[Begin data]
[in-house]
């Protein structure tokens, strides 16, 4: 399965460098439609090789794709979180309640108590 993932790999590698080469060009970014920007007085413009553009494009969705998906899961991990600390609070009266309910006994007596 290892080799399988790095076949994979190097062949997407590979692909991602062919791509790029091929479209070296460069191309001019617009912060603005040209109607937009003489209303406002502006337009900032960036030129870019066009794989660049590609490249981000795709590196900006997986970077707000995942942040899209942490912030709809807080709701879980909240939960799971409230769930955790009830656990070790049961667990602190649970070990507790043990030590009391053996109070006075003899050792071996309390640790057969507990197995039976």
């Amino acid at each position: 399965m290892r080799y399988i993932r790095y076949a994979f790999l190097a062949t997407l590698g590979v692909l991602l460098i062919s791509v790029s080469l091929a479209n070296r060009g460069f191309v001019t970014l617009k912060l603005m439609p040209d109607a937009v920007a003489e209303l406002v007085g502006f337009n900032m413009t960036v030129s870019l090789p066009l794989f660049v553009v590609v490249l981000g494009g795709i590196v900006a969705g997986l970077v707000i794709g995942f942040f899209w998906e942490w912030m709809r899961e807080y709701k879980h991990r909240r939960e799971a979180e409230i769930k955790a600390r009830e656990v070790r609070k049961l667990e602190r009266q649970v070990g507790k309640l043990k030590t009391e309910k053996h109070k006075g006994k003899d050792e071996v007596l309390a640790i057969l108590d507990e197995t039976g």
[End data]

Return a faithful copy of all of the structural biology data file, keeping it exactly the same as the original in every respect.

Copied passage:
[in-house]
């Protein structure tokens, strides 16, 4: 399965460098439609090789794709979180309640108590 993932790999590698080469060009970014920007007085413009553009494009969705998906899961991990600390609070009266309910006994007596 290892080799399988790095076949994979190097062949997407590979692909991602062919791509790029091929479209070296460069191309001019617009912060603005040209109607937009003489209303406002502006337009900032960036030129870019066009794989660049590609490249981000795709590196900006997986970077707000995942942040899209942490912030709809807080709701879980909240939960799971409230769930955790009830656990070790049961667990602190649970070990507790043990030590009391053996109070006075003899050792071996309390640790057969507990197995039976």
């Amino acid at each position: 399965m290892r080799y399988i993932r790095y076949a994979f790999l190097a062949t997407l590698g590979v692909l991602l460098i062919s791509v790029s080469l091929a479209n070296r060009g460069f191309v001019t970014l617009k912060l603005m439609p040209d109607a937009v920007a003489e209303l406002v007085g502006f337009n900032m413009t960036v030129s870019l090789p066009l794989f660049v553009v590609v490249l981000g494009g795709i590196v900006a969705g997986l970077v707000i794709g995942f942040f899209w998906e942490w912030m709809r899961e807080y709701k879980h991990r909240r939960e799971a979180e409230i769930k955790a600390r009830e656990v070790r609070k049961l667990e602190r009266q649970v070990g507790k309640l043990k030590t009391e309910k053996h109070k006075g006994k003899d050792e071996v007596l309390a640790i057969l108590d507990e197995t039976g």